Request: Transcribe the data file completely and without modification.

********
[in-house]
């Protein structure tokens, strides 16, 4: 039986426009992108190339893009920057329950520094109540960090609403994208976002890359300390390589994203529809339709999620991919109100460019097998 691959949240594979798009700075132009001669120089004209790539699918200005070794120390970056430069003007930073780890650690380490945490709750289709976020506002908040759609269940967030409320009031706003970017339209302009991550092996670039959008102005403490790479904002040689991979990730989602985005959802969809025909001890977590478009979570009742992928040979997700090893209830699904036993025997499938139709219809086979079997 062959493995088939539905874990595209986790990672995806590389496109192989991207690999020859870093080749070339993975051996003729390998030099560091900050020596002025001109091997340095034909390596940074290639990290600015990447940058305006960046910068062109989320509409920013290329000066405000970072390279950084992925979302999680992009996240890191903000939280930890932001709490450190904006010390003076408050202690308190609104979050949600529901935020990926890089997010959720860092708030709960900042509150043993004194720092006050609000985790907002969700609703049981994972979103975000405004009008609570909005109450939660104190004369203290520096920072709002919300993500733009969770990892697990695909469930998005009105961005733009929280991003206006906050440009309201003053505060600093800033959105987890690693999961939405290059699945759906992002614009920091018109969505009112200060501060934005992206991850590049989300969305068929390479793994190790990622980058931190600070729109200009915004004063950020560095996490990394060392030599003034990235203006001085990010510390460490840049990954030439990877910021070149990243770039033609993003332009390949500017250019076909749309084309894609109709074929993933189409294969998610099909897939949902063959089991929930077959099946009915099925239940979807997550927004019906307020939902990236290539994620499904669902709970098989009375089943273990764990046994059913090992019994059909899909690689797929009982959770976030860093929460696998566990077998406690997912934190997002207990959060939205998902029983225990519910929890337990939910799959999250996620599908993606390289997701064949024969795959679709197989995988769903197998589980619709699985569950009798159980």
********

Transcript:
[in-house]
């Protein structure tokens, strides 16, 4: 039986426009992108190339893009920057329950520094109540960090609403994208976002890359300390390589994203529809339709999620991919109100460019097998 691959949240594979798009700075132009001669120089004209790539699918200005070794120390970056430069003007930073780890650690380490945490709750289709976020506002908040759609269940967030409320009031706003970017339209302009991550092996670039959008102005403490790479904002040689991979990730989602985005959802969809025909001890977590478009979570009742992928040979997700090893209830699904036993025997499938139709219809086979079997 062959493995088939539905874990595209986790990672995806590389496109192989991207690999020859870093080749070339993975051996003729390998030099560091900050020596002025001109091997340095034909390596940074290639990290600015990447940058305006960046910068062109989320509409920013290329000066405000970072390279950084992925979302999680992009996240890191903000939280930890932001709490450190904006010390003076408050202690308190609104979050949600529901935020990926890089997010959720860092708030709960900042509150043993004194720092006050609000985790907002969700609703049981994972979103975000405004009008609570909005109450939660104190004369203290520096920072709002919300993500733009969770990892697990695909469930998005009105961005733009929280991003206006906050440009309201003053505060600093800033959105987890690693999961939405290059699945759906992002614009920091018109969505009112200060501060934005992206991850590049989300969305068929390479793994190790990622980058931190600070729109200009915004004063950020560095996490990394060392030599003034990235203006001085990010510390460490840049990954030439990877910021070149990243770039033609993003332009390949500017250019076909749309084309894609109709074929993933189409294969998610099909897939949902063959089991929930077959099946009915099925239940979807997550927004019906307020939902990236290539994620499904669902709970098989009375089943273990764990046994059913090992019994059909899909690689797929009982959770976030860093929460696998566990077998406690997912934190997002207990959060939205998902029983225990519910929890337990939910799959999250996620599908993606390289997701064949024969795959679709197989995988769903197998589980619709699985569950009798159980």